January 24 -Week two in Thailand – and sometimes I have to “pinch myself” to realize I’m really here. Most of my weekdays are spent between our two hotel rooms, but a few steps outside the hotel and it’s Asia for sure just crossing the street to the other hotel where the kids’ conference is and where we all eat lunch together. I got a real reminder of where we are tonight as I walked around the corner and down the street with Eric and the “we hope she falls asleep on this walk” Elsa: Eric pointed out the elephant across the street standing on the sidewalk in between motor scooters! The elephant drivers, called (I’m probably butchering the spelling) “mahouts,” put red lights on the rear of the elephants so other traffic can spot them at night on city streets.
Actually we don’t see that many in town. Last Saturday was a different story when we toured an elephant camp. Part of the package was a one-hour elephant ride, followed by a one-hour raft ride on the river, then a bull cart ride to the resort where we ate lunch. Er and Ev rode one elephant, and Em and Elsa and I rode another. Picture yourself perched about 12 feet off the ground atop a moving, swaying conveyance with nothing but a rope tied across the front of the seat to keep you from slipping out. Now take away the use of one hand (Em holding Elsa, me holding an umbrella over Elsa while she ate and then slept in Em’s arms) and try to find a place to grip with your other hand that will allow you to sort of keep from sliding forward right under said rope as the elephant heads downhill! Did I mention there’s no good place on the elephant’s back to put your feet to help brace yourself? I think you get the picture – and see the photo illustrating our plight. Our mahout kindly took the low road in a couple of places (still involved quite a bit of downhill) after he saw our predicament.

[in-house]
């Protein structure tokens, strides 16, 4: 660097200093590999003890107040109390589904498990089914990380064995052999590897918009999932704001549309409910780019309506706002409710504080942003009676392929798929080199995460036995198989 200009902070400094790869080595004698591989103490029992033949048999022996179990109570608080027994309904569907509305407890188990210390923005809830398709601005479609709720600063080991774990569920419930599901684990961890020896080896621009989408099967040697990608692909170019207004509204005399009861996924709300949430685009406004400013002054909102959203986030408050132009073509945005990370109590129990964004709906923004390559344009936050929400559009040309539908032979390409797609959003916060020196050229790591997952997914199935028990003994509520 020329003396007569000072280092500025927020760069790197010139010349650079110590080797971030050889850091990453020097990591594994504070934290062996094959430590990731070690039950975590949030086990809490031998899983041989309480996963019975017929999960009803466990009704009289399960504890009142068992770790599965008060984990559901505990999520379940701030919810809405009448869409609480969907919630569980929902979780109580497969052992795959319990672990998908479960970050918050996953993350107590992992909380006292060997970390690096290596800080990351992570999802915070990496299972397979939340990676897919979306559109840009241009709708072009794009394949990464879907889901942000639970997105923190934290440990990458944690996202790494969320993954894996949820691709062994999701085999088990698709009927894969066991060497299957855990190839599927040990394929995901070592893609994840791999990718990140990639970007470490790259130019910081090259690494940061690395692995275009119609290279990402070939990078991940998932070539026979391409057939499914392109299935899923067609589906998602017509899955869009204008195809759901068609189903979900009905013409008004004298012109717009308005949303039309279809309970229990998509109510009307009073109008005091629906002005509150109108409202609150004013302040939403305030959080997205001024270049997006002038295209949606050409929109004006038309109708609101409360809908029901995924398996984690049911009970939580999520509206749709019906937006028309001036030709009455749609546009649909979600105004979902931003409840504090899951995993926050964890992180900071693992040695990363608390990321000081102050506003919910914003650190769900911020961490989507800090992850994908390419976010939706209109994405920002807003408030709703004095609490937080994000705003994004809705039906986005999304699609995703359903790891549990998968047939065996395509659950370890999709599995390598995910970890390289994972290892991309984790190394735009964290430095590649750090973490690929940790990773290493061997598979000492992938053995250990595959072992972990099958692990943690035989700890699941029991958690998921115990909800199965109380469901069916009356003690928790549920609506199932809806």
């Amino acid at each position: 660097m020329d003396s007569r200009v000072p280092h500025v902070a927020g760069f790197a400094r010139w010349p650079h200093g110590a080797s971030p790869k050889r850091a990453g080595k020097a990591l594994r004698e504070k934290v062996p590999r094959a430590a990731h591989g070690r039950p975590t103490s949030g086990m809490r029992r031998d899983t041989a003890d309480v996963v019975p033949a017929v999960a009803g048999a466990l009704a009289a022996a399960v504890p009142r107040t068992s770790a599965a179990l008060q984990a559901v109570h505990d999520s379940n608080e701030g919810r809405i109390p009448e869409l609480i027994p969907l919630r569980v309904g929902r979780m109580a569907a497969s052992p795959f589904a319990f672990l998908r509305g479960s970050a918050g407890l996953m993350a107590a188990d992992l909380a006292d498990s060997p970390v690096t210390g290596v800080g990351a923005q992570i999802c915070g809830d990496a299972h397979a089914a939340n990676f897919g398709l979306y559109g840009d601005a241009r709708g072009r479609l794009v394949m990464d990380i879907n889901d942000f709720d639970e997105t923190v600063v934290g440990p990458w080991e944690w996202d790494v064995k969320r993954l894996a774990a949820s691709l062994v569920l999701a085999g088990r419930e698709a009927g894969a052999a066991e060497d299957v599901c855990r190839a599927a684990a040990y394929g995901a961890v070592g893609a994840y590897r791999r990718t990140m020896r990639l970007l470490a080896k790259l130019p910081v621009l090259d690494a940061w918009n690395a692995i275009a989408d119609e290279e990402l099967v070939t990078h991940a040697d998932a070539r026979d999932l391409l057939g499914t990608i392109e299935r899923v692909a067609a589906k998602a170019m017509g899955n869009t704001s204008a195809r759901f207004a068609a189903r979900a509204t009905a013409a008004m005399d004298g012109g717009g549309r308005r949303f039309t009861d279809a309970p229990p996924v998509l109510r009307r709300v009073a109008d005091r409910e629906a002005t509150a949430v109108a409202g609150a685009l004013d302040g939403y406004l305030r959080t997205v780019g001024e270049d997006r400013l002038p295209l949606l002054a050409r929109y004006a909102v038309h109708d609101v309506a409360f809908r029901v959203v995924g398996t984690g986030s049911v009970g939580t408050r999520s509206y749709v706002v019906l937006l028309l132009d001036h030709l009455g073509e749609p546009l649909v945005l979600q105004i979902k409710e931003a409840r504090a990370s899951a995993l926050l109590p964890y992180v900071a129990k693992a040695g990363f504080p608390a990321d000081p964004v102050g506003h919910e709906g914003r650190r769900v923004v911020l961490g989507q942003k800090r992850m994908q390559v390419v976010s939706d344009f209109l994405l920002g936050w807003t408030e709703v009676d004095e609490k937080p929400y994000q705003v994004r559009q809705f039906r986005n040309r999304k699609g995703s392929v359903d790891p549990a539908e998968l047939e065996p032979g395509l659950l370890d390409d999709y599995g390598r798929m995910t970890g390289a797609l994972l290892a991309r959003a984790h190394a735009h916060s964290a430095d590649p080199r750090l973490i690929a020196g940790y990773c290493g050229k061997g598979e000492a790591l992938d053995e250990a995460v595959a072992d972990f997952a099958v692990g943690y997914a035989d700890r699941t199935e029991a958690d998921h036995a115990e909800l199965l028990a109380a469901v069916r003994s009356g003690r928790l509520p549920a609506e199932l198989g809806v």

I had to laugh at – and you can understand why I couldn’t get to my camera to photograph – the Coke “billboard” on the side of a raised hut about 50 yards from another raised hut selling soft drinks for the elephant riders. Coke, hand-woven hats, bags, bracelets – the entrepreneurial spirit is alive and well in the “wilds” of Thailand! Women and children stand in the river trying to sell their handmade items, and we saw a guy standing in the river selling cold drinks from a floating ice chest (again, I couldn’t get to my camera in time and thought it might be rude anyway to take a picture). We also visited an orchid farm – incredibly beautiful – and (by popular vote of the linguists on the bus who did NOT want to get back in time to add another seminar to their day) an elephant dung paper manufacturing facility. Yes, you heard me right. The paper is beautiful, by the way.
On to the inspiration in this peregrination. One part of every morning has been an hour or two with Ev and Elsa and four other Third Culture Kids and their caregiver over at a playground at a hotel on the next street. Two days ago I was talking with the nearly ten-year old girl in the group about their family’s plans after this conference. She said they were going to try to have a few days of vacation. Their planned vacation last June was cancelled when her mother contracted typhoid and dengue (sp?)fever and had to go to the hospital. A second trip got axed when they ran into visa problems. She rattled off all their problems quite casually. Are these the kinds of hassles you dream of having to deal with, or more appropriately, ever have nightmares about? This is just part of the reality for families like our “kids”, a cost they assume in doing the work they’re called to. That’s why I came here: to lighten the load a bit for Er and Em and their colleagues at these conferences, or at least to give them one less concern to deal with.
So if/as you think of it, please lift up the folks who are now traveling after the first conference, either to home assignment (wherever home is) or back to their workplaces.
I’d also appreciate a lift-up for my arthritis in my neck issues (I’ve had almost daily headaches here in Thailand) and my peanut sensitivity. Peanuts or peanut oil are nearly impossible to avoid in food here, and my hands and feet have been itching like crazy for the past week despite me giving up eggs in the morning and stir-fried everything.
Third point to lift up: the language survey Er and Em hope to do in early March is waiting on approval from the local language commission, and with Chinese New Year looming, the final decision may be delayed till just a few days before they need to leave. They also need to find housing in the smaller town from which they’ll be doing the survey.
Lastly, if you’d ever like your own adventure – the February conference coming up is an annual event with about 100 kids needing care while their parents attend . . . . Next year YOU on an elephant?